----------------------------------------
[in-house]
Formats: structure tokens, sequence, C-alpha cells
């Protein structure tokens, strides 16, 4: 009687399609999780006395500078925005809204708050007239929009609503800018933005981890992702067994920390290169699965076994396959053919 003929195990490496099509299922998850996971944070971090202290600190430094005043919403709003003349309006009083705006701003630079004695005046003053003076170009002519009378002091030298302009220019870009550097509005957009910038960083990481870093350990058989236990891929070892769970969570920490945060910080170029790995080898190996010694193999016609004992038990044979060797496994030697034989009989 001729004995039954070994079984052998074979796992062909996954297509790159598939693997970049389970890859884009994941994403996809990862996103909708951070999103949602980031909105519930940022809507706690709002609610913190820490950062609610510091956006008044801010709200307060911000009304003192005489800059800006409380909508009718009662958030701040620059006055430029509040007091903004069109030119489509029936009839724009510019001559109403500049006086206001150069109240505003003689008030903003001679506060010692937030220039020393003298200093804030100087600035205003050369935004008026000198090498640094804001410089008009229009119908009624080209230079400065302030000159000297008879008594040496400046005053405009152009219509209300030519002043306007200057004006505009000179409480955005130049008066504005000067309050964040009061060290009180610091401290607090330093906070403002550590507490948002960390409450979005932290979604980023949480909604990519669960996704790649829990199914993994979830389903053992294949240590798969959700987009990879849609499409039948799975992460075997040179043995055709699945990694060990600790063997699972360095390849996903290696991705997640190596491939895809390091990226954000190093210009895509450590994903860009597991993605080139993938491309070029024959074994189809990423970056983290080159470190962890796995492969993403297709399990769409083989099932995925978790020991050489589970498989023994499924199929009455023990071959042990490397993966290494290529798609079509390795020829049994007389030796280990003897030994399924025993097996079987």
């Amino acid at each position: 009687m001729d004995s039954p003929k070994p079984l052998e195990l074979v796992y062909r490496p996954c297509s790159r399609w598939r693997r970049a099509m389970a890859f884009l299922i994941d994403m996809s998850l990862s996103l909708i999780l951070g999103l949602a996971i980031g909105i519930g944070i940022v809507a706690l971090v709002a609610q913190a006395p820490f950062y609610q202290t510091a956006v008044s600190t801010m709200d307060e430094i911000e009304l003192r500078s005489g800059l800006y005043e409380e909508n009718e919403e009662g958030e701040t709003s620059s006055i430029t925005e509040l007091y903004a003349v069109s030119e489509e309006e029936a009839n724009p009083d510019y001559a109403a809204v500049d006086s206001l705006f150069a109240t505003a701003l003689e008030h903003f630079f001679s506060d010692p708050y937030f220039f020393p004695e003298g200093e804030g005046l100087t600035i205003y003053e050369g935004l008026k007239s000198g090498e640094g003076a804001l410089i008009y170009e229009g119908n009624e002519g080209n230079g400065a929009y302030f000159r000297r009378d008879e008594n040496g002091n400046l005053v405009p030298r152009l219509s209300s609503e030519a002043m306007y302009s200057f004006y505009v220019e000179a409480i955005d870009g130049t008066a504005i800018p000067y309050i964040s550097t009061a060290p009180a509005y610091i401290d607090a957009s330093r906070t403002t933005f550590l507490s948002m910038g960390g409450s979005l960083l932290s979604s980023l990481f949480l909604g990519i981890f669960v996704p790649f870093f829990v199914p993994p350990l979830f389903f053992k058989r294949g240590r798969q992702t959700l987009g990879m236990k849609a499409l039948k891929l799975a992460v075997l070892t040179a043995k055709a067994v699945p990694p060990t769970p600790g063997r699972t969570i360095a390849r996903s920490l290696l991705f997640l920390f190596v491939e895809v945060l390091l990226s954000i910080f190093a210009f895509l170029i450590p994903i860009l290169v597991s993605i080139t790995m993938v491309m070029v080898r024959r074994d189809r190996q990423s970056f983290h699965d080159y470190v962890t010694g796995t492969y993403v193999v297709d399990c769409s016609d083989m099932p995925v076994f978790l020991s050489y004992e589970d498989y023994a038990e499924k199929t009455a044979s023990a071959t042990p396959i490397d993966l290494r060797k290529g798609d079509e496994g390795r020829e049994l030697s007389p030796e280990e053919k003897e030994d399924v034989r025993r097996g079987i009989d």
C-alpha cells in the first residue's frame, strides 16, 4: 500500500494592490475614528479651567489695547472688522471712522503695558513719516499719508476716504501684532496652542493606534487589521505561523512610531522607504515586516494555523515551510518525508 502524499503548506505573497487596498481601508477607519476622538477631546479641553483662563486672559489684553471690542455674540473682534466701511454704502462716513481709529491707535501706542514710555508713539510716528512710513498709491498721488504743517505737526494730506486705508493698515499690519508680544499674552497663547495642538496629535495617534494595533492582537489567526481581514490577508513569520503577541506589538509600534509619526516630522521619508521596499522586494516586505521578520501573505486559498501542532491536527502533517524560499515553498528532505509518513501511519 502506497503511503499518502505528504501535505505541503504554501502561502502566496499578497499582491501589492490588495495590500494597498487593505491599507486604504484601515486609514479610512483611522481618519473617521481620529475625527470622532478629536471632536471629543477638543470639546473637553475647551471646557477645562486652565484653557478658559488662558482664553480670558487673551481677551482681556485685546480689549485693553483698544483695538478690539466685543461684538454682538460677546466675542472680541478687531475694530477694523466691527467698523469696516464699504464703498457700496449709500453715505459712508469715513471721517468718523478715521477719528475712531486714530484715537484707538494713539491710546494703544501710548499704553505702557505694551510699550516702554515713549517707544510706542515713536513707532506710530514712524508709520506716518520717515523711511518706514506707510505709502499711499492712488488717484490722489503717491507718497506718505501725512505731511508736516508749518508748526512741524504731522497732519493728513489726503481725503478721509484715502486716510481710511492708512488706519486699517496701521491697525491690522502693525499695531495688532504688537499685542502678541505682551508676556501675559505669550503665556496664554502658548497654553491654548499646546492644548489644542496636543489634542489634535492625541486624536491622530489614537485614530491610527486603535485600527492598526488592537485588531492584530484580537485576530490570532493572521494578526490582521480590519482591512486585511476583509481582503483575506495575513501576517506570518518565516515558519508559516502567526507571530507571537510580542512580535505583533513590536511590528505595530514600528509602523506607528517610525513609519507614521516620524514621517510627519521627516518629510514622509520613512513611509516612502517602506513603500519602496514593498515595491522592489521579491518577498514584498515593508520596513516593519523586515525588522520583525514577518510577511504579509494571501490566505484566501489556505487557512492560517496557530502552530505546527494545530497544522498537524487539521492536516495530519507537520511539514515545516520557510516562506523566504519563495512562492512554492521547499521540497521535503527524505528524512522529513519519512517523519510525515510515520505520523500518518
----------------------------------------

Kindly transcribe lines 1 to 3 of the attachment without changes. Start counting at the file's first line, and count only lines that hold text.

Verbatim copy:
[in-house]
Formats: structure tokens, sequence, C-alpha cells
């Protein structure tokens, strides 16, 4: 009687399609999780006395500078925005809204708050007239929009609503800018933005981890992702067994920390290169699965076994396959053919 003929195990490496099509299922998850996971944070971090202290600190430094005043919403709003003349309006009083705006701003630079004695005046003053003076170009002519009378002091030298302009220019870009550097509005957009910038960083990481870093350990058989236990891929070892769970969570920490945060910080170029790995080898190996010694193999016609004992038990044979060797496994030697034989009989 001729004995039954070994079984052998074979796992062909996954297509790159598939693997970049389970890859884009994941994403996809990862996103909708951070999103949602980031909105519930940022809507706690709002609610913190820490950062609610510091956006008044801010709200307060911000009304003192005489800059800006409380909508009718009662958030701040620059006055430029509040007091903004069109030119489509029936009839724009510019001559109403500049006086206001150069109240505003003689008030903003001679506060010692937030220039020393003298200093804030100087600035205003050369935004008026000198090498640094804001410089008009229009119908009624080209230079400065302030000159000297008879008594040496400046005053405009152009219509209300030519002043306007200057004006505009000179409480955005130049008066504005000067309050964040009061060290009180610091401290607090330093906070403002550590507490948002960390409450979005932290979604980023949480909604990519669960996704790649829990199914993994979830389903053992294949240590798969959700987009990879849609499409039948799975992460075997040179043995055709699945990694060990600790063997699972360095390849996903290696991705997640190596491939895809390091990226954000190093210009895509450590994903860009597991993605080139993938491309070029024959074994189809990423970056983290080159470190962890796995492969993403297709399990769409083989099932995925978790020991050489589970498989023994499924199929009455023990071959042990490397993966290494290529798609079509390795020829049994007389030796280990003897030994399924025993097996079987």